Mqx
Mqx2mo ago

`declare module` doesn’t work

I was trying to declare a module like so:
declare module "*.scss";
declare module "*.scss";
But this simply doesn’t have any effect whatsoever. I also tried this:
declare module "*.scss" {
const content: string;
export default content;
}
declare module "*.scss" {
const content: string;
export default content;
}
None of this worked. I don’t know if .d.ts file are simply ignored by Deno or if this is a bug, or I have done something wrong. This is the GitHub Issue: https://github.com/denoland/deno/issues/23007 I appreciate any help 👍🏻 Thanks
GitHub
declare module inside .d.ts does not get picked up by Deno · Is...
Hey, I currently have a problem when importing non js/ts files inside a js/ts file. deno-ts shows an error with non-resolvable imports for non-js/ts files. For example i have this index.ts files, s...
27 Replies
Deno AI Helper
Deno AI Helper2mo ago
In Deno, type declaration files (.d.ts files) follow the same semantics as other files, which means that declaration files are assumed to be module declarations and not ambient/global declarations. The behavior of Deno with ambient/global declarations is unpredictable. This is likely the reason why your declare module "*.scss"; isn't working as expected. Additionally, if a type declaration imports something else, like another .d.ts file, its resolution follows the normal import rules of Deno. Many .d.ts files that are generated and available on the web may not be compatible with Deno because of this. To overcome the problem with module declarations, some solution providers, like Skypack CDN, will automatically bundle type declarations just like they provide bundles of JavaScript as ESM. This means that you might need to use a CDN that provides type declarations in a way that is compatible with Deno's import rules. If you are trying to import styles from a .scss file, you might need to look into a Deno-friendly solution that can handle SCSS files and provide the appropriate TypeScript type declarations that Deno can understand. This might involve using a build step that compiles the SCSS to CSS and generates a compatible .d.ts file, or finding a CDN that can serve the SCSS file with the correct type declarations for Deno. For more detailed information on how Deno handles type declarations and to explore possible solutions, you can refer to the documentation on type declaration semantics and Deno-friendly CDNs. 🦕
Mqx
Mqx2mo ago
I am currently trying to import my own scss files into web components defined in my own ts files. Deno does not recognize the scss file extension because it isn’t a valid ts module so it throws an error at the import and says that this file does not have a default export
Deno AI Helper
Deno AI Helper2mo ago
In Deno, importing non-JavaScript/TypeScript assets such as SCSS files directly into your TypeScript files isn't supported out of the box. Deno expects modules to be JavaScript or TypeScript files, and it doesn't have a built-in mechanism for handling other file types as modules. However, you can work around this limitation by using a plugin or a preprocessor to convert your SCSS files into CSS and then import them as strings into your TypeScript files. One approach is to use a build step that compiles SCSS to CSS and then utilizes a bundler or a tool to convert the CSS into a TypeScript module that exports a string. For example, you could use a tool to convert your .scss file into a .css.ts file that looks something like this:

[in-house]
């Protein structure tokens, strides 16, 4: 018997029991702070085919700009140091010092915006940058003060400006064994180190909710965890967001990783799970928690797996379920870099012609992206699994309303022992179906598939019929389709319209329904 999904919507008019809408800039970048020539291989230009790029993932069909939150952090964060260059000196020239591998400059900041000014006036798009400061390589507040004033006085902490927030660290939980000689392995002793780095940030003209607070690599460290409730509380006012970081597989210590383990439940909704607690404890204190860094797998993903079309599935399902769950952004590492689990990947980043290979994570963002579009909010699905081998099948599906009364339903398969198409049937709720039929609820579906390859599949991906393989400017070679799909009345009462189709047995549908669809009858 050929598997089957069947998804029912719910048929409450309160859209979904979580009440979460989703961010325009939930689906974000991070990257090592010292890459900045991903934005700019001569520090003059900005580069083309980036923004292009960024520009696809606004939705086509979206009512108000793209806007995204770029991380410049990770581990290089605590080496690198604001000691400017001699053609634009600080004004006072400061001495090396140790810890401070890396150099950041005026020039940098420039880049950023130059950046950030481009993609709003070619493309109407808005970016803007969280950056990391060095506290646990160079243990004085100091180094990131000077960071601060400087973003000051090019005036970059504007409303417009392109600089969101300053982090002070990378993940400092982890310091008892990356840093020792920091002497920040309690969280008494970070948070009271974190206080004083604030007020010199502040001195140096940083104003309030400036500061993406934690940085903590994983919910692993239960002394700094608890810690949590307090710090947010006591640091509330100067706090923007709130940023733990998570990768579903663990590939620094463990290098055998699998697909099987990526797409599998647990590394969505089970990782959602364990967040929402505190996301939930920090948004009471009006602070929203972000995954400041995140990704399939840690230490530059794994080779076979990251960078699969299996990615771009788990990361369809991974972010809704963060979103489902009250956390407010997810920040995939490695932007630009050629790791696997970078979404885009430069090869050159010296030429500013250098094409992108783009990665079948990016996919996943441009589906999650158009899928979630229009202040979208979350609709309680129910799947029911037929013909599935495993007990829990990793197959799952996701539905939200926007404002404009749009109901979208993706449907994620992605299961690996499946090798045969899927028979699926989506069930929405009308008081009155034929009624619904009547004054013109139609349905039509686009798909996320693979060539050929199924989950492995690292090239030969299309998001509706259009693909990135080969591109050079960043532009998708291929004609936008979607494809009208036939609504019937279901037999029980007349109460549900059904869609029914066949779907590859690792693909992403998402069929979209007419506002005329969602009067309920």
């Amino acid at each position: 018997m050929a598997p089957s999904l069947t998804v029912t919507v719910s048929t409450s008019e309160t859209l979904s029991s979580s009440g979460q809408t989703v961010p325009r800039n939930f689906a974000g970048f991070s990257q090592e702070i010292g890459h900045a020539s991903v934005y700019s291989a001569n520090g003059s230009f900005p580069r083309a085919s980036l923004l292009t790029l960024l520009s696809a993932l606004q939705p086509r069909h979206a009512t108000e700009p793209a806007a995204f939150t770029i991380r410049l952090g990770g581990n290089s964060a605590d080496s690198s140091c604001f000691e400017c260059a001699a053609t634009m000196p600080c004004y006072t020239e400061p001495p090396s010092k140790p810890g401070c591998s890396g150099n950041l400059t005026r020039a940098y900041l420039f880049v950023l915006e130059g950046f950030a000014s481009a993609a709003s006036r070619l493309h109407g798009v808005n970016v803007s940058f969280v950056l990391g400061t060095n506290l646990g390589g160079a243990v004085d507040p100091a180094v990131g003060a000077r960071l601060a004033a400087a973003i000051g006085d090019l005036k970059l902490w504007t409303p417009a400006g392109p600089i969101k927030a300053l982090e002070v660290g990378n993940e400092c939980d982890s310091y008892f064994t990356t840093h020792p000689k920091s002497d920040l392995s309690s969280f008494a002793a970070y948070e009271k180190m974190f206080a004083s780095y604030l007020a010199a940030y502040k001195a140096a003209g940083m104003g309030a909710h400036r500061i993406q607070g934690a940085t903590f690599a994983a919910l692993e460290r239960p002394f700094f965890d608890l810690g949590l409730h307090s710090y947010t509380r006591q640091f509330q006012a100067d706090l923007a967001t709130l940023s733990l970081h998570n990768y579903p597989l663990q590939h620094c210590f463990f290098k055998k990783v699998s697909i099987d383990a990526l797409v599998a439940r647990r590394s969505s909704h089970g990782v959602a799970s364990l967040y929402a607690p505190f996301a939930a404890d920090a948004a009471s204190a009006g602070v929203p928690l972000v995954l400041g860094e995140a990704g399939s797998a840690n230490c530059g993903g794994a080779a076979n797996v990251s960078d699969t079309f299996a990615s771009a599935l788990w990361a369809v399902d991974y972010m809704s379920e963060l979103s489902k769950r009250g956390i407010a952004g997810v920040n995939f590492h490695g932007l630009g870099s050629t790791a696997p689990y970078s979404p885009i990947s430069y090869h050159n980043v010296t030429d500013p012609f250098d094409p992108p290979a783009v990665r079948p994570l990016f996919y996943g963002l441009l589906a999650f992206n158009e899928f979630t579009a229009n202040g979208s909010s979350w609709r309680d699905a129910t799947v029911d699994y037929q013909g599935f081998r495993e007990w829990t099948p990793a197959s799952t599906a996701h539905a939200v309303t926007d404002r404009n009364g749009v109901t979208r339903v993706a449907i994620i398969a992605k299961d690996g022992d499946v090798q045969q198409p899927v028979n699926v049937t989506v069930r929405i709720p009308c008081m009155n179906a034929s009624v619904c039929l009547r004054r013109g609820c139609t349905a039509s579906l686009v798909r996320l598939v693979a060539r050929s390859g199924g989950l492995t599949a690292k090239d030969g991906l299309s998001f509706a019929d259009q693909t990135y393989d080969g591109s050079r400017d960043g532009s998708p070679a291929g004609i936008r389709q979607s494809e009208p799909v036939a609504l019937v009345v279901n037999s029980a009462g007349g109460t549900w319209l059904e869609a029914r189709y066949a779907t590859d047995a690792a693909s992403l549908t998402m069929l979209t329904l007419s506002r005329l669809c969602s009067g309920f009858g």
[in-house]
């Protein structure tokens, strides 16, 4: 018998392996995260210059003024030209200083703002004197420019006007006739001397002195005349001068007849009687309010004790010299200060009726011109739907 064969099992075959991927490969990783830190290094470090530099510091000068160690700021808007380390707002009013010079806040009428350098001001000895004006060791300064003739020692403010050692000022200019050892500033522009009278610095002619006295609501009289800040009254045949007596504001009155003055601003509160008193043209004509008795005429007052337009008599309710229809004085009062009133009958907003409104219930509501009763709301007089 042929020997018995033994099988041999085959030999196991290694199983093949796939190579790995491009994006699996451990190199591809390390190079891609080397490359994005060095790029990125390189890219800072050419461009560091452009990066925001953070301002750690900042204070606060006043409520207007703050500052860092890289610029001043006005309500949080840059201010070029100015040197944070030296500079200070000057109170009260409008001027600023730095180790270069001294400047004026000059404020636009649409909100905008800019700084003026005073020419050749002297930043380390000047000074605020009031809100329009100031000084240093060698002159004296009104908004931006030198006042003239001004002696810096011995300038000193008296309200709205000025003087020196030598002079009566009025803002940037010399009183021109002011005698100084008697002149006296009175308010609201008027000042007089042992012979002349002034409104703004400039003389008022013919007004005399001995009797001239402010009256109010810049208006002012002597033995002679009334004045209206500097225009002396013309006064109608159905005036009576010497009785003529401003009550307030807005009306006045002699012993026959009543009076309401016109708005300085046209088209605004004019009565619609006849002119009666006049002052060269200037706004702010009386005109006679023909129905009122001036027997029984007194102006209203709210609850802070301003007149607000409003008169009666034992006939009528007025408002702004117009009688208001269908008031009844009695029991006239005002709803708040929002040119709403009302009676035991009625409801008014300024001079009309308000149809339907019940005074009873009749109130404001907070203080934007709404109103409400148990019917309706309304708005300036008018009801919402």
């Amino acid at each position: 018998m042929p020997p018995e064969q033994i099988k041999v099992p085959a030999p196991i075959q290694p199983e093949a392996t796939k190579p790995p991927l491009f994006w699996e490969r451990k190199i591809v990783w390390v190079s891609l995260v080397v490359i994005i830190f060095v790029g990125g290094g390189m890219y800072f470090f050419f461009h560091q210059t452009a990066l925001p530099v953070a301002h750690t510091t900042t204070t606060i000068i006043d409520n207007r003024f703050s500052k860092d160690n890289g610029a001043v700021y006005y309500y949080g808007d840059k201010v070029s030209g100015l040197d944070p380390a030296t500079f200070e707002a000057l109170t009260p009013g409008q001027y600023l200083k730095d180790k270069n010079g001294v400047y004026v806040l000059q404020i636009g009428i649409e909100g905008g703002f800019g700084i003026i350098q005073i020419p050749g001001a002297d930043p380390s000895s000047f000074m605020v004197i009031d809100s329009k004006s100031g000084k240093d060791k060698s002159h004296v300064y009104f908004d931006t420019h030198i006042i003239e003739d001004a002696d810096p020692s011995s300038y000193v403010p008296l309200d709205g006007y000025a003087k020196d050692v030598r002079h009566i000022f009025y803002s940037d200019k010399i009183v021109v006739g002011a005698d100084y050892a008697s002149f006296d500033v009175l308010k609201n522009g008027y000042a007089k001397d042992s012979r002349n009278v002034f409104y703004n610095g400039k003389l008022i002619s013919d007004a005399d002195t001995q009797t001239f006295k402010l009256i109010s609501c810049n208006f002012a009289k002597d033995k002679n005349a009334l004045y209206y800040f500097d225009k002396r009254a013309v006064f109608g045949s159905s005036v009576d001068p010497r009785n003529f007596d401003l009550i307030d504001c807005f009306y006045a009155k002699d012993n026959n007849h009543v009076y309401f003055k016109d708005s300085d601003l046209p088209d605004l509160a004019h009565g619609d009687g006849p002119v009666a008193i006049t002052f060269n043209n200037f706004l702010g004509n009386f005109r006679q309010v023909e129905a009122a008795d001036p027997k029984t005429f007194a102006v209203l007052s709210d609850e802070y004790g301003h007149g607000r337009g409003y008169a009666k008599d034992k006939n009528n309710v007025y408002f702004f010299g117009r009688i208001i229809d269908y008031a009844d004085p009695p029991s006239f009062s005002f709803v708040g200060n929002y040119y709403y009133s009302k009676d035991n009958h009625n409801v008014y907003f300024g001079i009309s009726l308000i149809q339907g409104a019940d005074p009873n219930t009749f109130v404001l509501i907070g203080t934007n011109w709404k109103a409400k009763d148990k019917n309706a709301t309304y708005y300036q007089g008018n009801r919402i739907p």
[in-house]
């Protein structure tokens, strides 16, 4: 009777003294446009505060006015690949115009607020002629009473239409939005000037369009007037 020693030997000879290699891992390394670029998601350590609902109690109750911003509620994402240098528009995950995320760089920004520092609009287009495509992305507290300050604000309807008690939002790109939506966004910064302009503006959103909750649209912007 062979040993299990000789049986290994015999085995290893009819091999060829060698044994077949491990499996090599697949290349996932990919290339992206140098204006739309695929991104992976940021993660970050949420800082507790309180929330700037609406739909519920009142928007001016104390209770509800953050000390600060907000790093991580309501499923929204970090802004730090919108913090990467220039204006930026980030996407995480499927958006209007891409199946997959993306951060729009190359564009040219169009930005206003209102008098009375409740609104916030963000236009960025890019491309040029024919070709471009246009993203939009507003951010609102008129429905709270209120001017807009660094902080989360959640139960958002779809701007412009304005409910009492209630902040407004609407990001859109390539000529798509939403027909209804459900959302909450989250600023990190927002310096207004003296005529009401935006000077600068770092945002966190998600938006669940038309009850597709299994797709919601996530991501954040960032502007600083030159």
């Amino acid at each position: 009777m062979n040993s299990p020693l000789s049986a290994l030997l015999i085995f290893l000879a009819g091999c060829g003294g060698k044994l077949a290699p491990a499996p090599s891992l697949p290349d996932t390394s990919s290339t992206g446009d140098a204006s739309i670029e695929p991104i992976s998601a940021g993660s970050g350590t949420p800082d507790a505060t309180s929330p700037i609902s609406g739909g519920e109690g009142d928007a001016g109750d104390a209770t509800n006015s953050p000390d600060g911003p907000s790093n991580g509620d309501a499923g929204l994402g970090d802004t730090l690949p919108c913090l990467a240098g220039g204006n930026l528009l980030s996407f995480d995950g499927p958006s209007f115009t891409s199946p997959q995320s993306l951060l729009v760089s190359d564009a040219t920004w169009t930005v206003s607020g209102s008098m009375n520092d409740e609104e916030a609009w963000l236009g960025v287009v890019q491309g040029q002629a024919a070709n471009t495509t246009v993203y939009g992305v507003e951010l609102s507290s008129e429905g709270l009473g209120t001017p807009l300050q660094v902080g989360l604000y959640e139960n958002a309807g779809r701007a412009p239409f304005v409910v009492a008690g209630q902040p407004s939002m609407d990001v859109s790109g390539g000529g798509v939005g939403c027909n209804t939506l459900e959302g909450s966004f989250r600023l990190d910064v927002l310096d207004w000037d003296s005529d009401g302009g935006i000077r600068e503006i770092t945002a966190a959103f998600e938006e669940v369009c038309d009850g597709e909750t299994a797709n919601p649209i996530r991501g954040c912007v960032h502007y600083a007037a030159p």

// styles.css.ts
const css = `/* compiled CSS here */`;
export default css;
// styles.css.ts
const css = `/* compiled CSS here */`;
export default css;
Then, you can import this TypeScript file into your web component:
import styles from './styles.css.ts';

class MyComponent extends HTMLElement {
// Use the styles in your component
}
import styles from './styles.css.ts';

class MyComponent extends HTMLElement {
// Use the styles in your component
}
This approach requires a build step before you run your Deno application, but it allows you to integrate SCSS into your TypeScript files in a way that Deno can understand. Please note that this advice is not based on the Deno documentation, and you should double-check the accuracy of this approach and ensure it fits within your project's build process and requirements.
Mqx
Mqx2mo ago
This is what I currently do. I use ESbuild to transpile and bundle my scss. This works but the Deno linter throws errors at that line where I import the scss directly into the ts file.
Deno AI Helper
Deno AI Helper2mo ago
If you're using esbuild to transpile and bundle your SCSS and it's working correctly, but Deno's linter is throwing errors when you import the SCSS file, you can try to suppress the linter errors for that specific line using a comment to ignore the next line. Here's how you can do it:
// deno-lint-ignore-file no-default-export
import styles from './styles.css.ts';
// deno-lint-ignore-file no-default-export
import styles from './styles.css.ts';
This comment tells Deno's linter to ignore the no-default-export rule for the entire file. If you want to ignore the rule for just the specific line, you can use:
// deno-lint-ignore no-default-export
import styles from './styles.css.ts';
// deno-lint-ignore no-default-export
import styles from './styles.css.ts';
Please note that this is a workaround to suppress linter warnings and should be used judiciously. It's important to ensure that the rest of your codebase adheres to the linter's rules to maintain code quality. Remember, this advice is not directly from the Deno documentation, so you should verify that it works for your specific use case and fits within your project's guidelines.
Mqx
Mqx2mo ago
Is there a way to tell the linter that the scss import does have a default export so that the linter can resolve that import instead of ignoring it using the comment?
Deno AI Helper
Deno AI Helper2mo ago
I wasn't able to find the answer to your question in the official Deno documentation. However, based on the information you've provided, it seems that the Deno linter is not recognizing the default export of your SCSS file because it's not a TypeScript or JavaScript module. Deno's linter does not have a built-in understanding of non-JavaScript/TypeScript assets being imported as modules, which is why it's reporting an error. Since the SCSS file is being processed by esbuild and not directly by Deno, the linter does not know about the transformation that esbuild performs. One potential workaround, which is not based on the Deno documentation, is to create a declaration file (.d.ts) for your SCSS module. This file would declare the module and specify that it has a default export of type string. Here's an example of what this declaration file might look like: